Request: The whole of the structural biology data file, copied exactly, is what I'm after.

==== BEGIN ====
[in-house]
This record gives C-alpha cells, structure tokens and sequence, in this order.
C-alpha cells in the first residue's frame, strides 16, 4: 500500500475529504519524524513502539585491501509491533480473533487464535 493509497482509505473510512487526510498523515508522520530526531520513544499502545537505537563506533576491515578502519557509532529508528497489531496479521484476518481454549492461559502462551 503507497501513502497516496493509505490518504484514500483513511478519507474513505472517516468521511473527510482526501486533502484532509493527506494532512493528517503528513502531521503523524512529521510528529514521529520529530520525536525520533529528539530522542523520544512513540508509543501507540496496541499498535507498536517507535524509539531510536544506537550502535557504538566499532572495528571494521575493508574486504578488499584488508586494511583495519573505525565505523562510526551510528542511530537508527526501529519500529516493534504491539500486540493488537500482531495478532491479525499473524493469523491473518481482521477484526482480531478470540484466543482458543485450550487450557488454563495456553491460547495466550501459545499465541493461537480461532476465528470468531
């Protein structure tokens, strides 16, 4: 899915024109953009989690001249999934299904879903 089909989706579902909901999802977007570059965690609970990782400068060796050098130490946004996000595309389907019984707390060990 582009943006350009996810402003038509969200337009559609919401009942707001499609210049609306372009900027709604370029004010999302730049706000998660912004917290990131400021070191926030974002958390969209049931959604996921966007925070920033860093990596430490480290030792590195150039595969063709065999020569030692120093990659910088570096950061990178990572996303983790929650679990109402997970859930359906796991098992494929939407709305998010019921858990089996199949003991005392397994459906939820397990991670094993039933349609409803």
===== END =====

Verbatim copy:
[in-house]
This record gives C-alpha cells, structure tokens and sequence, in this order.
C-alpha cells in the first residue's frame, strides 16, 4: 500500500475529504519524524513502539585491501509491533480473533487464535 493509497482509505473510512487526510498523515508522520530526531520513544499502545537505537563506533576491515578502519557509532529508528497489531496479521484476518481454549492461559502462551 503507497501513502497516496493509505490518504484514500483513511478519507474513505472517516468521511473527510482526501486533502484532509493527506494532512493528517503528513502531521503523524512529521510528529514521529520529530520525536525520533529528539530522542523520544512513540508509543501507540496496541499498535507498536517507535524509539531510536544506537550502535557504538566499532572495528571494521575493508574486504578488499584488508586494511583495519573505525565505523562510526551510528542511530537508527526501529519500529516493534504491539500486540493488537500482531495478532491479525499473524493469523491473518481482521477484526482480531478470540484466543482458543485450550487450557488454563495456553491460547495466550501459545499465541493461537480461532476465528470468531
């Protein structure tokens, strides 16, 4: 899915024109953009989690001249999934299904879903 089909989706579902909901999802977007570059965690609970990782400068060796050098130490946004996000595309389907019984707390060990 582009943006350009996810402003038509969200337009559609919401009942707001499609210049609306372009900027709604370029004010999302730049706000998660912004917290990131400021070191926030974002958390969209049931959604996921966007925070920033860093990596430490480290030792590195150039595969063709065999020569030692120093990659910088570096950061990178990572996303983790929650679990109402997970859930359906796991098992494929939407709305998010019921858990089996199949003991005392397994459906939820397990991670094993039933349609409803």